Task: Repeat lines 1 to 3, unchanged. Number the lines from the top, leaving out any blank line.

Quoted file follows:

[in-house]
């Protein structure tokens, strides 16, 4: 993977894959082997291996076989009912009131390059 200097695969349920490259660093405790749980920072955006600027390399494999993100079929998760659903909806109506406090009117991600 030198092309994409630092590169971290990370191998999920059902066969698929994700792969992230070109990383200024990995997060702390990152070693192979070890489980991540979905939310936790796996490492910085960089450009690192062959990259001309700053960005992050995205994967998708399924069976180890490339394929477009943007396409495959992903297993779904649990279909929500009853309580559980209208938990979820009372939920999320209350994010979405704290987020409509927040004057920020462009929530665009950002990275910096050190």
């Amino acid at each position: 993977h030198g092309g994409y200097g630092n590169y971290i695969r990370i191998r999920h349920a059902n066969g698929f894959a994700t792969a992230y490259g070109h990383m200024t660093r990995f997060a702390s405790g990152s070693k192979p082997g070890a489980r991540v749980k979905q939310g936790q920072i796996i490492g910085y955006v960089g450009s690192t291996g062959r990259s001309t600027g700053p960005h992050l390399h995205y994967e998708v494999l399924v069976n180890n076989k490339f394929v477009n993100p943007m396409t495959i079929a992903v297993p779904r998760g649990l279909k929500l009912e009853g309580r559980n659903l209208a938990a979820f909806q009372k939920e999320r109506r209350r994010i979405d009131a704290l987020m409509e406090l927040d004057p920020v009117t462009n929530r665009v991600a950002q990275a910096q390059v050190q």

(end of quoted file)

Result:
[in-house]
């Protein structure tokens, strides 16, 4: 993977894959082997291996076989009912009131390059 200097695969349920490259660093405790749980920072955006600027390399494999993100079929998760659903909806109506406090009117991600 030198092309994409630092590169971290990370191998999920059902066969698929994700792969992230070109990383200024990995997060702390990152070693192979070890489980991540979905939310936790796996490492910085960089450009690192062959990259001309700053960005992050995205994967998708399924069976180890490339394929477009943007396409495959992903297993779904649990279909929500009853309580559980209208938990979820009372939920999320209350994010979405704290987020409509927040004057920020462009929530665009950002990275910096050190």
């Amino acid at each position: 993977h030198g092309g994409y200097g630092n590169y971290i695969r990370i191998r999920h349920a059902n066969g698929f894959a994700t792969a992230y490259g070109h990383m200024t660093r990995f997060a702390s405790g990152s070693k192979p082997g070890a489980r991540v749980k979905q939310g936790q920072i796996i490492g910085y955006v960089g450009s690192t291996g062959r990259s001309t600027g700053p960005h992050l390399h995205y994967e998708v494999l399924v069976n180890n076989k490339f394929v477009n993100p943007m396409t495959i079929a992903v297993p779904r998760g649990l279909k929500l009912e009853g309580r559980n659903l209208a938990a979820f909806q009372k939920e999320r109506r209350r994010i979405d009131a704290l987020m409509e406090l927040d004057p920020v009117t462009n929530r665009v991600a950002q990275a910096q390059v050190q």